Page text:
At the end of the day, a society dominated by the edges of its cultural trends in the category of noise and funk still is made up mostly of people in and around the middle.

Dave Benke

Do you leave the right-hand kingdom when you enter the voting booth?

Short answer - in the most important way, yes.  God's Kingdom of the Left does not contain the Gospel. 

For example, was/is a vote for Joe Biden blasphemy?  If someone votes/voted for Joe Biden, should that person be excommunicated from the Church?  Have you told people from the pulpit or from inside the sanctuary that if they vote for Joe Biden they are blaspheming the living God?  That would be the full-out pastoral responsibility in one view of the Two Realms.  And many pastors in the Protestant tradition do so because of their view of God's Two Realms.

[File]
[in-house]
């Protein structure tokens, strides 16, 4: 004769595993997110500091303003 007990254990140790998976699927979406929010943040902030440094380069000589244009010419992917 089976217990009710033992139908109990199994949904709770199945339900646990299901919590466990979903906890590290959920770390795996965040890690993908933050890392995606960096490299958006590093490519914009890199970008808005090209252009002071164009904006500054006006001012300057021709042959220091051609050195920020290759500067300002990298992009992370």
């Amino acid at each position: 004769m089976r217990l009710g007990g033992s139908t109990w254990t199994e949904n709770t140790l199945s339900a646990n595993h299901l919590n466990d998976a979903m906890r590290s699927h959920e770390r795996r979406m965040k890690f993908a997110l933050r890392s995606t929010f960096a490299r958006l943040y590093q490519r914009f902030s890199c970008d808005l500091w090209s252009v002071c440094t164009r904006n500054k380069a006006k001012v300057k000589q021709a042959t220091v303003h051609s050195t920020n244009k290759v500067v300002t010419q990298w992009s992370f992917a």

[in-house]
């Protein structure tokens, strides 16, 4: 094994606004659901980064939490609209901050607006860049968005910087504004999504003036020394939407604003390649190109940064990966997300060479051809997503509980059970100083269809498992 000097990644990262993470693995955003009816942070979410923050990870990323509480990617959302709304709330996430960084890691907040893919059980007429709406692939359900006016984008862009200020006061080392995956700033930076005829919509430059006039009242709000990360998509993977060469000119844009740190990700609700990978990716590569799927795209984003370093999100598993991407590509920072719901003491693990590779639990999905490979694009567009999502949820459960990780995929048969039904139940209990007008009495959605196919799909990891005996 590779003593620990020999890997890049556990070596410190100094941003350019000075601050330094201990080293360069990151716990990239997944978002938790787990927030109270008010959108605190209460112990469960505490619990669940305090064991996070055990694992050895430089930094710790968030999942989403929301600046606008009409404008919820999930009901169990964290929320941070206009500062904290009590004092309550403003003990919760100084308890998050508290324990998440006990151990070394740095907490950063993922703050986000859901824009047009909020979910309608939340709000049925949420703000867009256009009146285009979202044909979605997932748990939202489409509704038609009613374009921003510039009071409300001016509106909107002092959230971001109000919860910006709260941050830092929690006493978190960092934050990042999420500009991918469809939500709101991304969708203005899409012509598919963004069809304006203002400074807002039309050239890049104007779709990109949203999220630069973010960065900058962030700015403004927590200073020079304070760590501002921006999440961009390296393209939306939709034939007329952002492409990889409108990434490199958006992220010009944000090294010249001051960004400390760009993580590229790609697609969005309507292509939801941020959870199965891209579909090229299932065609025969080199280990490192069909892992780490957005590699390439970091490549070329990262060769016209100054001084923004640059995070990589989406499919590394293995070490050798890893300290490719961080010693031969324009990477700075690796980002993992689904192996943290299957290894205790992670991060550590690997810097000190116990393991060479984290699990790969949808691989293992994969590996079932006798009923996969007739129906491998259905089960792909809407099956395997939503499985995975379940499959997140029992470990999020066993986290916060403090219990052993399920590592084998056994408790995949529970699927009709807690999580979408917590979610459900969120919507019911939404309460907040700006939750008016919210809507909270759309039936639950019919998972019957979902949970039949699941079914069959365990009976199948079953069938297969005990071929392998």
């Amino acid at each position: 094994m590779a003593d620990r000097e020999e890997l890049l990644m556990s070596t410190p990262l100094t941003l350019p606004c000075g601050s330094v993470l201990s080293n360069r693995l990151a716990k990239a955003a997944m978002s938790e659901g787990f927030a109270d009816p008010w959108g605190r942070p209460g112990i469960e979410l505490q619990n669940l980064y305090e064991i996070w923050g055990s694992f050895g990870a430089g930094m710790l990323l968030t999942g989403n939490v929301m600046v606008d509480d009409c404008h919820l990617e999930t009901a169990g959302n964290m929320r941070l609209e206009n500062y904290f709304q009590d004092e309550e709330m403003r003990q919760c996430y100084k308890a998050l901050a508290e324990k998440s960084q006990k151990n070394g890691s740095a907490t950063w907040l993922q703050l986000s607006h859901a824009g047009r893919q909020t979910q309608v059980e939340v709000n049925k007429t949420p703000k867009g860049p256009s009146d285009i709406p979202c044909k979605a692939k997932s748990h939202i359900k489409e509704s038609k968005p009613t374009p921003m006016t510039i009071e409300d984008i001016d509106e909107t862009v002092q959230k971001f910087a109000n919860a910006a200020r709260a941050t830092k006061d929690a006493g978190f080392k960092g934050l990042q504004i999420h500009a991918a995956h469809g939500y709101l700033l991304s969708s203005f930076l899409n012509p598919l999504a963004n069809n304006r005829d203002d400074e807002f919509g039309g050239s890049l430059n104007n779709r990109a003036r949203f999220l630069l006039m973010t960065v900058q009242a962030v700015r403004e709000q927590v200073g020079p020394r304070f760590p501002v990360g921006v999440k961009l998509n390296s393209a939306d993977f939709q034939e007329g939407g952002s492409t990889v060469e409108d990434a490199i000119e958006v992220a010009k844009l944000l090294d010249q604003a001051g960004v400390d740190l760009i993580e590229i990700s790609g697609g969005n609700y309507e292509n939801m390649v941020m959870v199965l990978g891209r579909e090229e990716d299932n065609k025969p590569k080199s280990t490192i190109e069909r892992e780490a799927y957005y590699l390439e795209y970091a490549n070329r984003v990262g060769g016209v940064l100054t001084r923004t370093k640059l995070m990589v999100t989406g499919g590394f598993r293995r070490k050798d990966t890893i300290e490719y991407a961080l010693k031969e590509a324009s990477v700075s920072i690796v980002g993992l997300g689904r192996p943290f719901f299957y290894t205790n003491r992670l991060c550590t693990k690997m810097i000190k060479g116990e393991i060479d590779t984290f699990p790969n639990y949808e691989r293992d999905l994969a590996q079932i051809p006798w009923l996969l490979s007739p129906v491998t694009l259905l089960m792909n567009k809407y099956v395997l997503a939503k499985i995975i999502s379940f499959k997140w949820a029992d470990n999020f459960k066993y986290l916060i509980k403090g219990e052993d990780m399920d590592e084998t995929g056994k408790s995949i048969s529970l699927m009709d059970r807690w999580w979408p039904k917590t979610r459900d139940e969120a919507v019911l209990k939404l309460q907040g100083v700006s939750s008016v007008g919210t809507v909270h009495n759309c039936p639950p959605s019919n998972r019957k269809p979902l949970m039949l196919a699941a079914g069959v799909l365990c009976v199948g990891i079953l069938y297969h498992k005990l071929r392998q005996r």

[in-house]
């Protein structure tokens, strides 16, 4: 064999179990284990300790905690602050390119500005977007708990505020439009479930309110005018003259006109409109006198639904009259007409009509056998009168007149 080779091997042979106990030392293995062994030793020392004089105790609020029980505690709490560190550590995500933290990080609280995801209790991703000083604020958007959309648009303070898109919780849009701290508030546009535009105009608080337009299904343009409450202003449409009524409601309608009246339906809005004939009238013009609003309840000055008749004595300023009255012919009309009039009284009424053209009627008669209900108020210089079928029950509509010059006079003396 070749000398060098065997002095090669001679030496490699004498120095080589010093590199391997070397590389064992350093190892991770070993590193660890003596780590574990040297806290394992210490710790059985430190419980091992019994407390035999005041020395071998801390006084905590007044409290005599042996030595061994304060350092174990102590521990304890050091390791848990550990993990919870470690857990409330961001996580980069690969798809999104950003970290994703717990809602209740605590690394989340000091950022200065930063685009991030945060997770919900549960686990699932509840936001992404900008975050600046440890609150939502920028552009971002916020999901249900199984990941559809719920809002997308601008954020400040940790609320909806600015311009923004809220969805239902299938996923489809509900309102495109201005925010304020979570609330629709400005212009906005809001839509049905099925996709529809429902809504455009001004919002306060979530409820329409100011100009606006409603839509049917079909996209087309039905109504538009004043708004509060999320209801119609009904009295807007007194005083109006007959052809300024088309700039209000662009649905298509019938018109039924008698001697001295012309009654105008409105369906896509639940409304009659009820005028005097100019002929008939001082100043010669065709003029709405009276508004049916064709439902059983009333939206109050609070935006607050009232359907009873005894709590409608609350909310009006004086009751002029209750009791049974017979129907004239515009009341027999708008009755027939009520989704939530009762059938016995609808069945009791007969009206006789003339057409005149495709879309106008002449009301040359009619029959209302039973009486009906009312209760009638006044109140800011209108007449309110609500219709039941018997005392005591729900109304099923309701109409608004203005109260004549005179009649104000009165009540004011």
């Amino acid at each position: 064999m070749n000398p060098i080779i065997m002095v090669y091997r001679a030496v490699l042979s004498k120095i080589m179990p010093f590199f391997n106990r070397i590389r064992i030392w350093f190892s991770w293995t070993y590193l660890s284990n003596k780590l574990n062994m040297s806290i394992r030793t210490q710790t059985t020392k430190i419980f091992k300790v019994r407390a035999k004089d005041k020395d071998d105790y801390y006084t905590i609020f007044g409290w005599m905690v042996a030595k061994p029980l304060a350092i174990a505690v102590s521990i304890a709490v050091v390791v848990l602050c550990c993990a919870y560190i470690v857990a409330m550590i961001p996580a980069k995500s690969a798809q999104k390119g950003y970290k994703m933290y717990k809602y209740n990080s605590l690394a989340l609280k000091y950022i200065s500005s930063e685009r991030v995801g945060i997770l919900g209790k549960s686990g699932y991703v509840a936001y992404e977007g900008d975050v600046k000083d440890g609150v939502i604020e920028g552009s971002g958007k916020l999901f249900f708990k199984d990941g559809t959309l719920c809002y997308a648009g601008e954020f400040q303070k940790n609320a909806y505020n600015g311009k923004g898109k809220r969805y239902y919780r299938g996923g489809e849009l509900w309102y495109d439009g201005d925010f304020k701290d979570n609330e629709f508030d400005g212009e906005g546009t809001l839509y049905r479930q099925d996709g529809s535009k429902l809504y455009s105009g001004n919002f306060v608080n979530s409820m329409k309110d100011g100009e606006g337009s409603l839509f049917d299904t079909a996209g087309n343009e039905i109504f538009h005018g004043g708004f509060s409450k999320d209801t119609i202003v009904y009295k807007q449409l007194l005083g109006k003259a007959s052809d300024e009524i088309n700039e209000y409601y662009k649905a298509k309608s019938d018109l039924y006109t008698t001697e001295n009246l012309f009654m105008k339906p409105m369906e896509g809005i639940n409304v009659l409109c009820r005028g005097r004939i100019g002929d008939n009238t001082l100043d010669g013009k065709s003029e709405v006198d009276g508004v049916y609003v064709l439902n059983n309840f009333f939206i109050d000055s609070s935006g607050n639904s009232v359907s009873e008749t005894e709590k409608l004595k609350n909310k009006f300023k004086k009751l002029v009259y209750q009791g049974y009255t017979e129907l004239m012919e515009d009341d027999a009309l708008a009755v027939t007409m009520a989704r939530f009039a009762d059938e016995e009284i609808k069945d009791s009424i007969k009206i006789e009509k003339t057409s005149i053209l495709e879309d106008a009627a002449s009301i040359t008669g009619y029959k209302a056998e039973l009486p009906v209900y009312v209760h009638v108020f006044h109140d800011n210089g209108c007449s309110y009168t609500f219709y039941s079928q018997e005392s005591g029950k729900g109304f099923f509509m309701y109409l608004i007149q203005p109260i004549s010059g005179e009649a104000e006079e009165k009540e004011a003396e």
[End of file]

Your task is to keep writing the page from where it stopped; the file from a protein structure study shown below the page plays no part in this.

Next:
Historically, Lutherans have not done so and have instead spoken, taught, discussed positions on issues and urged parishioners to know the issues and vote appropriately, but not gone so far as to dismiss anyone from the congregation who voted for X as opposed to Y.  Are there Biden voters in your congregation?  There are Trump voters in mine.

Dave Benke

Steven W Bohler

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Re: Reflections of a pro-life Democrat
« Reply #19 on: October 21, 2021, 12:53:14 PM »
So a pro-choice Republican voter advances the pro-life cause in the left hand, political realm far more than a pro-life Democrat voter